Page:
Presentation on theme: "Chapter 3 Sentencing Trends and Incarceration Introduction (1 of 2) There are about 2 million incarcerated in prisons and jails Rate of growth slowing."— Presentation transcript:
Introduction (1 of 2) There are about 2 million incarcerated in prisons and jails Rate of growth slowing down Incarceration rate displays by per 100,000 Advantages: allows comparisons over time and between jurisdictions
Introduction (2 of 2) National average (2003) 482 per 100,000 Some states have higher than average Louisiana, Mississippi, Texas Go to http://www.ojp.usdoj.gov/bjs/correct.htm http://www.ojp.usdoj.gov/bjs/correct.htm Federal system has almost doubled in past decade
Prison Inmates Women and minorities have been differentially affected. Rates are different by race and sex White women: 38 per 100,000 Black women: 185 per 100,000 From 1995–2003 Male inmates increased 29% Female inmates increased by 48%
The Supreme Court and the Sentencing Process Sentencing guidelines – federal & state U.S. v. Booker & U.S. v. Fan Fan Raises doubts about legality
Chronic Offender Legislation Three strikes law – in California and elsewhere Found constitutional by Supreme Court and voters rejected changes to it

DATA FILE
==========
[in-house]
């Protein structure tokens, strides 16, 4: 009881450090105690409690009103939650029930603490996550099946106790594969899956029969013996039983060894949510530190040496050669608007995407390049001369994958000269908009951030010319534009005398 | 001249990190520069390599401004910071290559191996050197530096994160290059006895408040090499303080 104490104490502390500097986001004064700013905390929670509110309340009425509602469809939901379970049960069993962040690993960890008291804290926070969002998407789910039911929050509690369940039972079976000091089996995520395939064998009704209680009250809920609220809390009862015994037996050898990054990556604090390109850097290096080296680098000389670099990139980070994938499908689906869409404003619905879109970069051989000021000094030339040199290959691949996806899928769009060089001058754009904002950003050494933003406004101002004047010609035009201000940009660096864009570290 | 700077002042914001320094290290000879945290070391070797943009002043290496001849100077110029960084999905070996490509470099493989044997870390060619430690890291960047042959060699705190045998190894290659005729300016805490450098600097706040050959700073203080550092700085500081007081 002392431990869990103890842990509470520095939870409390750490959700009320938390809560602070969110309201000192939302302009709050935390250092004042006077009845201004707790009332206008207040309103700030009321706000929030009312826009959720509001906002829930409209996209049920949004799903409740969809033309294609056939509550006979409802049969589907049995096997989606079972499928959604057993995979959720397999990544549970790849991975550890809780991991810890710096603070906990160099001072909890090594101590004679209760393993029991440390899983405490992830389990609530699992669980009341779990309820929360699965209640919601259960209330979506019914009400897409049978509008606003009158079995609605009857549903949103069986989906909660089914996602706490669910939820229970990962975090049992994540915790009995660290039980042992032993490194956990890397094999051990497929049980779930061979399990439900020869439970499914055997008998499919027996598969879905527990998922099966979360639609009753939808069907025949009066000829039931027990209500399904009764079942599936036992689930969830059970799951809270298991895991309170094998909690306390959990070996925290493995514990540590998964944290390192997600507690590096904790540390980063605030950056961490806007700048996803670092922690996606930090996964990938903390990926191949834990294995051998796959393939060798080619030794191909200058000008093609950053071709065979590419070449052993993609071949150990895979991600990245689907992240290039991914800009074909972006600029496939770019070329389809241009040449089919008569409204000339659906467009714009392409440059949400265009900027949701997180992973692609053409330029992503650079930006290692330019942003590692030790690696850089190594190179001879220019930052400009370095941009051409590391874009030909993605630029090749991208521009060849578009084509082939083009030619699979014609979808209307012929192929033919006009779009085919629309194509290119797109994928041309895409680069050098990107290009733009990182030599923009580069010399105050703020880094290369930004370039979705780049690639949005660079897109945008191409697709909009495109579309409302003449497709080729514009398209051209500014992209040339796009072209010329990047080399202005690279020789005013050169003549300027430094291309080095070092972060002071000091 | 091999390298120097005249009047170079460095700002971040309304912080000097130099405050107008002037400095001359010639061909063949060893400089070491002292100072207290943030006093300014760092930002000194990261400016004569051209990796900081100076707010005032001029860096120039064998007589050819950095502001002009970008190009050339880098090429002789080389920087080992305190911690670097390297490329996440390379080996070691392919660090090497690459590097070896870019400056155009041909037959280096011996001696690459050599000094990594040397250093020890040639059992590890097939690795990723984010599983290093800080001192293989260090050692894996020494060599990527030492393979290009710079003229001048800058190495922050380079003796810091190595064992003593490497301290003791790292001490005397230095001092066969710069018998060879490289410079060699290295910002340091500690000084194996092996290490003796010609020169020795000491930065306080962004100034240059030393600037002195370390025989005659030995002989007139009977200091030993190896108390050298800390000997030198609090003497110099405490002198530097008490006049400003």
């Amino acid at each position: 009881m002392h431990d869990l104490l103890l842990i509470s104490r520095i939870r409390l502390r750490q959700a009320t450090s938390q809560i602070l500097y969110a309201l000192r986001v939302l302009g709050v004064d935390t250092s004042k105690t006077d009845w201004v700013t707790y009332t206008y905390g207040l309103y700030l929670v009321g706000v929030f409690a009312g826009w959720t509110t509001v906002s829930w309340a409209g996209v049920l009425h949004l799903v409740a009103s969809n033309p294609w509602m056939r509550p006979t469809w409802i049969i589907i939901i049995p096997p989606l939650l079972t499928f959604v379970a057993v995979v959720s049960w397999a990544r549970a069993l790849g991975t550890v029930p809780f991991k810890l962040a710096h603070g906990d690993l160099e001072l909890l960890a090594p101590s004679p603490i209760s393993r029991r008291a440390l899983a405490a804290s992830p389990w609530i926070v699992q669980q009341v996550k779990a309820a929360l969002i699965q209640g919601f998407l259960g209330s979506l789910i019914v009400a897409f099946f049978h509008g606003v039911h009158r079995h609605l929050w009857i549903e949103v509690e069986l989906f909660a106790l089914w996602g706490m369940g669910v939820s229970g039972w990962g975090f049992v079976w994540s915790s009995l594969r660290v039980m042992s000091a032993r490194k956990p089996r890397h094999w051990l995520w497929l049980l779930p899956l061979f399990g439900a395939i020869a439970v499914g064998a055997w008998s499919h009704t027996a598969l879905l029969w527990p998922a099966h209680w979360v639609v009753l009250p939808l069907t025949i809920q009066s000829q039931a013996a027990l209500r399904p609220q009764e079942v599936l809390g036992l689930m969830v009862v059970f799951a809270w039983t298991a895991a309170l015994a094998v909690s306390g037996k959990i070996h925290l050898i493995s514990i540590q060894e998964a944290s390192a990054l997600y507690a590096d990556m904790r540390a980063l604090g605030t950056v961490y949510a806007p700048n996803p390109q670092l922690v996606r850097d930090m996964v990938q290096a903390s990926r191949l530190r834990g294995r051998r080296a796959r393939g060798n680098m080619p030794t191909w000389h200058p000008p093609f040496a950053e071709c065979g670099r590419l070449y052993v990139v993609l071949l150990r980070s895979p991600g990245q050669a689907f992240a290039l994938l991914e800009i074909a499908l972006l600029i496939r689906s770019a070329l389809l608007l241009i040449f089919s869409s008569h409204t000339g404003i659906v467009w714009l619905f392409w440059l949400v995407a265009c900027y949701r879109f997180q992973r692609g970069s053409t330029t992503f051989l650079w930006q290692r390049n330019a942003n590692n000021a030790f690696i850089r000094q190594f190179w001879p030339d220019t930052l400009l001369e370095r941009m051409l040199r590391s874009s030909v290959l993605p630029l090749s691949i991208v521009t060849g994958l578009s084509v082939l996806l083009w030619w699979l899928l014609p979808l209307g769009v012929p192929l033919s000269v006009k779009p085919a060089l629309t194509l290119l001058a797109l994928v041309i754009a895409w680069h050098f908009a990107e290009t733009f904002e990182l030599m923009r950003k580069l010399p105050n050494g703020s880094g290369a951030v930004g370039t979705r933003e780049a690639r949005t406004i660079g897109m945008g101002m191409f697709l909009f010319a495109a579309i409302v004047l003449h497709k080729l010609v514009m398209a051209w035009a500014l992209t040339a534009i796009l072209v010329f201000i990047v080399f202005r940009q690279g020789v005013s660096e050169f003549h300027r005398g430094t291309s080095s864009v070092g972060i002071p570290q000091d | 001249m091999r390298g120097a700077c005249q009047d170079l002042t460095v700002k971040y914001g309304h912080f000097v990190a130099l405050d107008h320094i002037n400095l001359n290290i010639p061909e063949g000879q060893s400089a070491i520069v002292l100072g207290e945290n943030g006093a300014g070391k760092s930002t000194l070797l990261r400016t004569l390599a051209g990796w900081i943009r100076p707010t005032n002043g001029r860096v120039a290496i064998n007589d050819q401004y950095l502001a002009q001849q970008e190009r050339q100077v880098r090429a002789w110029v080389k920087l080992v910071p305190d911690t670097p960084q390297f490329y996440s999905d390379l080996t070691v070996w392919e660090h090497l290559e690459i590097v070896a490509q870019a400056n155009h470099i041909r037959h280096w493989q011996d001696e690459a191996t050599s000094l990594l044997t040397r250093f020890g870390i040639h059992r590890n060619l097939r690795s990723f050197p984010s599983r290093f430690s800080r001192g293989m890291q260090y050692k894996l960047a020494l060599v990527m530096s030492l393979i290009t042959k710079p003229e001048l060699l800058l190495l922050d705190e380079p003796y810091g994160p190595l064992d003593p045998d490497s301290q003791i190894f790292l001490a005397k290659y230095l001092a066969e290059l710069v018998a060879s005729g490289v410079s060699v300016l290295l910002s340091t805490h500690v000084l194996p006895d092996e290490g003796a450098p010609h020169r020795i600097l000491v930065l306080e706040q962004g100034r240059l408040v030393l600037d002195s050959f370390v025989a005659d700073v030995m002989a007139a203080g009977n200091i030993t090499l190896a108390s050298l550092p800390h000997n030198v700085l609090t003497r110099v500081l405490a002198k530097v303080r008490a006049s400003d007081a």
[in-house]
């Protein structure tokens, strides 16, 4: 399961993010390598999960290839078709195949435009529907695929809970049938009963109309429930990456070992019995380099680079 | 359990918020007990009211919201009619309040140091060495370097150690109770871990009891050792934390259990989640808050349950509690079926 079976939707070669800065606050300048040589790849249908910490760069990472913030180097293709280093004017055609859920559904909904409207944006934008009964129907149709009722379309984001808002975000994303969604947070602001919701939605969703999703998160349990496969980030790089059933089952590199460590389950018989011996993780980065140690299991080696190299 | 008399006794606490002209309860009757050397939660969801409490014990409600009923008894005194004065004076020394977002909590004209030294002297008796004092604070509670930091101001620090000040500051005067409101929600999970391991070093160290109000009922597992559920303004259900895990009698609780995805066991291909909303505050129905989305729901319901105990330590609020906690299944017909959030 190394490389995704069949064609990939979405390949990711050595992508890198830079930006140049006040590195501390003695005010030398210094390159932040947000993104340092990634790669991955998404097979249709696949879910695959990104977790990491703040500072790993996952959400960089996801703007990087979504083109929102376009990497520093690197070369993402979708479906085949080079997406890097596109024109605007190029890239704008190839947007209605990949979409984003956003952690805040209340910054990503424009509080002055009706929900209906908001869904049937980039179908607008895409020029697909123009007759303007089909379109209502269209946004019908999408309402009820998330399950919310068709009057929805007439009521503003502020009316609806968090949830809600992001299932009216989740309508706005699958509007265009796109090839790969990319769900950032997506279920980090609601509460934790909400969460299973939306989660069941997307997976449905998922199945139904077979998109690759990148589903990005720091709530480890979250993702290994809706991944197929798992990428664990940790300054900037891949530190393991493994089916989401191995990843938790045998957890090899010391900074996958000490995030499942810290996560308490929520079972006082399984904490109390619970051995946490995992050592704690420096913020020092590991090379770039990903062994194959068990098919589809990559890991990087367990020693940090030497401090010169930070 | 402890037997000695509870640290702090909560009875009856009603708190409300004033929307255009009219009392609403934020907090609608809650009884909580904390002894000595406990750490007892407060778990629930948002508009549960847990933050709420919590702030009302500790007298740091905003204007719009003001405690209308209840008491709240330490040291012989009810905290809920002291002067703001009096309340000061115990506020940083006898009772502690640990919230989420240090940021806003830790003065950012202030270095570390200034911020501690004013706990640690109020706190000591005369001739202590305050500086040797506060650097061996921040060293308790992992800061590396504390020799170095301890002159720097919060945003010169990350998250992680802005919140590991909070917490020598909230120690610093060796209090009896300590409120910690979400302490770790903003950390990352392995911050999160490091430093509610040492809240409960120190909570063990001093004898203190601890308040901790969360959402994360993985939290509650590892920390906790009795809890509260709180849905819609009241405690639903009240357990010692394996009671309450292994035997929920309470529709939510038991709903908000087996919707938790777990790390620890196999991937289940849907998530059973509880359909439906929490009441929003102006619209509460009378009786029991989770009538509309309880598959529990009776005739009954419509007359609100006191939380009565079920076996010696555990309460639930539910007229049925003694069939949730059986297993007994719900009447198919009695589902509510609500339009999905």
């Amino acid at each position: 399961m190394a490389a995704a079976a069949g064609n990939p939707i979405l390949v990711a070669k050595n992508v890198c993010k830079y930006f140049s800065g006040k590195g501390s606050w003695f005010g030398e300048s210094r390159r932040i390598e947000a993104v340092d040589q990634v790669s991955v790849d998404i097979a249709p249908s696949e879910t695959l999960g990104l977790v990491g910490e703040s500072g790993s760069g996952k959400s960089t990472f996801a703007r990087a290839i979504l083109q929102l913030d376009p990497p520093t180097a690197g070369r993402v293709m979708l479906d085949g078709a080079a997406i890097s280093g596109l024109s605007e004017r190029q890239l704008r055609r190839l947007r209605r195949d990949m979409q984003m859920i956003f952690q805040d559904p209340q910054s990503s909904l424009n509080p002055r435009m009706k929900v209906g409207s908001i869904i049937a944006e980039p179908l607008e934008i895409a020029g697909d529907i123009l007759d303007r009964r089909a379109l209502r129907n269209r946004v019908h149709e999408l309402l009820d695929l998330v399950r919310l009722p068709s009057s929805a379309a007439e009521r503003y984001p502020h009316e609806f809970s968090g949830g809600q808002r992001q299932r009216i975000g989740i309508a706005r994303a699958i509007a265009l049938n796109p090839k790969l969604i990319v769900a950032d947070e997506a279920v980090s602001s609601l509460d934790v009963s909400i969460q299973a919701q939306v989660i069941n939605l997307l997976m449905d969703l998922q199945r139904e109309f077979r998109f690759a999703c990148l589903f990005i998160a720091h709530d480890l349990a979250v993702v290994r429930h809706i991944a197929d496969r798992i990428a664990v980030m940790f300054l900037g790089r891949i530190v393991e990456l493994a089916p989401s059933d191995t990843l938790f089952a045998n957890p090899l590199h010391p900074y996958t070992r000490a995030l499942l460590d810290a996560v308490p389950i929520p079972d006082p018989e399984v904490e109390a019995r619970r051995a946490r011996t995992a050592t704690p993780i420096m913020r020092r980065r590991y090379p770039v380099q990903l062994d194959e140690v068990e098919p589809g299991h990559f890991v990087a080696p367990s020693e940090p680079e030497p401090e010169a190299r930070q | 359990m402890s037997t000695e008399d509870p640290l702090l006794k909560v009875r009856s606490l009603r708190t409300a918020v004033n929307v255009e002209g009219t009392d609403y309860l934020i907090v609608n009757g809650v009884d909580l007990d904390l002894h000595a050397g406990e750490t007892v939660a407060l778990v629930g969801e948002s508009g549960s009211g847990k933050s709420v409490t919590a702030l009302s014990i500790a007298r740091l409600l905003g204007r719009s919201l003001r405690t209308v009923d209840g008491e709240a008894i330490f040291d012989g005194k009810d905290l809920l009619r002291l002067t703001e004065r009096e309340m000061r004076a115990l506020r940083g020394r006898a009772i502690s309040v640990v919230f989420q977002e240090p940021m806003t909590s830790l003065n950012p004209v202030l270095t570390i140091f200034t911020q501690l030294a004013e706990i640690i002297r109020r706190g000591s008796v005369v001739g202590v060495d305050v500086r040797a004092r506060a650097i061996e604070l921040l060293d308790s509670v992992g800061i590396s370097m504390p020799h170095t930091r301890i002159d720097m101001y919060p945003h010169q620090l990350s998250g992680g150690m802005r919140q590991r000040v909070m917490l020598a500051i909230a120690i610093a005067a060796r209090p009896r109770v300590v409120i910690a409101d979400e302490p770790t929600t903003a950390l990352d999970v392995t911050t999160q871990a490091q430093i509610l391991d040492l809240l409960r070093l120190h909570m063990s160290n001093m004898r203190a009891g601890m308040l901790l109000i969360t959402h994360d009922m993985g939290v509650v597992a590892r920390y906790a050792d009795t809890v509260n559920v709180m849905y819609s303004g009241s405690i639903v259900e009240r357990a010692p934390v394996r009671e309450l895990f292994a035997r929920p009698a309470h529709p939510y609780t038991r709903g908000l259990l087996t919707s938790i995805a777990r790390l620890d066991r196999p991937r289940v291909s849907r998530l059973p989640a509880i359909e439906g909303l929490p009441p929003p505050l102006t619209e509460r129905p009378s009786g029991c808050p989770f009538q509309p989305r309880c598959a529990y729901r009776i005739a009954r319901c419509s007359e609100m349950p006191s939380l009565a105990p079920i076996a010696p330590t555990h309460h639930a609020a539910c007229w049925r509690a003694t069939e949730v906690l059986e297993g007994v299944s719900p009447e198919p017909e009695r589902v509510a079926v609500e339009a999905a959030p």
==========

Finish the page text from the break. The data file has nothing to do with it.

Drug Offenders and Prison Overcrowding Majority of those sentenced are drug users who commit property crimes. Crimes and recidivist property offenders Drug crimes 31% of all state prison sentences 45% of all federal sentences Racial differences in sentencing Drug sentencing affects women Greater % of women sentenced for drug crimes
Responding to Overcrowding 22 states and federal system operating over capacity Overcrowding as a cause of stress? Strategies to Fight Overcrowding Construction, increasing existing facilities, double bunking, increased use of local jails, community based correctional services Courts may require states to reduce capacity 2001 – prison expenditures was $29.5 billion Contracting with private providers
Texas and California: Leaders in Incarceration Texas – 166,911 California – 164,487 25% of all U.S. prisoners in these 2 states Prisons cost each resident of the U.S. $104 per year
Front End Strategies to Fight Overcrowding Increased use of probation; intermediate sanctions Drug courts Minnesota is a leader Problem of net-widening
Back End Strategies to Fight Overcrowding Early release; parole Texas and California combined have about 1 million on parole and probation NCCD’s research shows early release does not endanger the public
Future Directions Three strikes Research shows how expensive these laws are Do the deter crime? Research is mixed but most show no effect Other criticism is that use of three- strikes varies by county
Social Costs of Prison Expansion “Opportunity costs” Money spent on prison is not spent on education, health care, etc. More African American men in prison than college?
Conclusions Research doesn’t show connection between three strikes and greater reduction of crime. Public opinion polls show Americans may be softening in their desire for long prison sentences.